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Cyclin G1 regulates the outcome of taxane-induced mitotic checkpoint arrest.

Russell P, Hennessy BT, Li J, Carey MS, Bast RC, Freeman T, Venkitaraman AR - Oncogene (2011)

Bottom Line: However, the mechanisms that determine these outcomes remain unclear.Consistent with these observations, CCNG1 amplification is associated with significantly shorter post-surgical survival in patients with ovarian cancer who have received adjuvant chemotherapy with taxanes and platinum compounds.Collectively, our findings implicate CCNG1 in regulating slippage and the outcome of taxane-induced mitotic arrest, with potential implications for cancer therapy.

View Article: PubMed Central - PubMed

Affiliation: University of Cambridge, Department of Oncology and The Medical Research Council Cancer Cell Unit, Hutchison/MRC Research Centre, Cambridge, UK.

ABSTRACT
Anti-mitotic chemotherapeutic agents such as taxanes activate the spindle assembly checkpoint (SAC) to arrest anaphase onset, but taxane-exposed cells eventually undergo slippage to exit mitosis. The therapeutic efficacy of taxanes depends on whether slippage after SAC arrest culminates in continued cell survival, or in death by apoptosis. However, the mechanisms that determine these outcomes remain unclear. Here, we identify a novel role for cyclin G1 (CCNG1), an atypical cyclin. Increased CCNG1 expression accompanies paclitaxel-induced, SAC-mediated mitotic arrest, independent of p53 integrity or signaling through the SAC component, BUBR1. CCNG1 overexpression promotes cell survival after paclitaxel exposure. Conversely, CCNG1 depletion by RNA interference delays slippage and enhances paclitaxel-induced apoptosis. Consistent with these observations, CCNG1 amplification is associated with significantly shorter post-surgical survival in patients with ovarian cancer who have received adjuvant chemotherapy with taxanes and platinum compounds. Collectively, our findings implicate CCNG1 in regulating slippage and the outcome of taxane-induced mitotic arrest, with potential implications for cancer therapy.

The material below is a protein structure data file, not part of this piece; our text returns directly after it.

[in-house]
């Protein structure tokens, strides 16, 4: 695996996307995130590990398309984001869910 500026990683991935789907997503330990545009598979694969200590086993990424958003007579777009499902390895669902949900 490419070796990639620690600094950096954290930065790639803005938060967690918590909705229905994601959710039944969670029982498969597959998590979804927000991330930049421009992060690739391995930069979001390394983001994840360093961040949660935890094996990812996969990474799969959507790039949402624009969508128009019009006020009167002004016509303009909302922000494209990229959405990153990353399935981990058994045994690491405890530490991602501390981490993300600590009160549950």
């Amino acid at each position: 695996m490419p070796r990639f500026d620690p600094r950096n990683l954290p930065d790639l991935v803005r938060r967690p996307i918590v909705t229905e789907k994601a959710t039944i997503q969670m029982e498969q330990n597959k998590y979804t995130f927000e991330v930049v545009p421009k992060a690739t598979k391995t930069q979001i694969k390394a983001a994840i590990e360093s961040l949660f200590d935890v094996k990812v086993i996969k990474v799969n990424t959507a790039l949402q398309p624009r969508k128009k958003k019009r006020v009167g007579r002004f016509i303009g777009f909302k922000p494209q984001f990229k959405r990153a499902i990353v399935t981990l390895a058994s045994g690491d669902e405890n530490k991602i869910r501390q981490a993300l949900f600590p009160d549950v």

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Related in: MedlinePlus

CCNG1 amplification is associated with significantly shorter post-surgical survival in patients with ovarian cancer. Kaplan–Meier survival plots show the post-surgical survival in patients with CCNG1 copy number ⩽2 (n=66) compared with that in patients with CCNG1 copy number >2 (n=34). The plots demonstrate a statistically significant difference in patient survival (P=0.023, Wilcoxon–Gehan test).
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fig6: CCNG1 amplification is associated with significantly shorter post-surgical survival in patients with ovarian cancer. Kaplan–Meier survival plots show the post-surgical survival in patients with CCNG1 copy number ⩽2 (n=66) compared with that in patients with CCNG1 copy number >2 (n=34). The plots demonstrate a statistically significant difference in patient survival (P=0.023, Wilcoxon–Gehan test).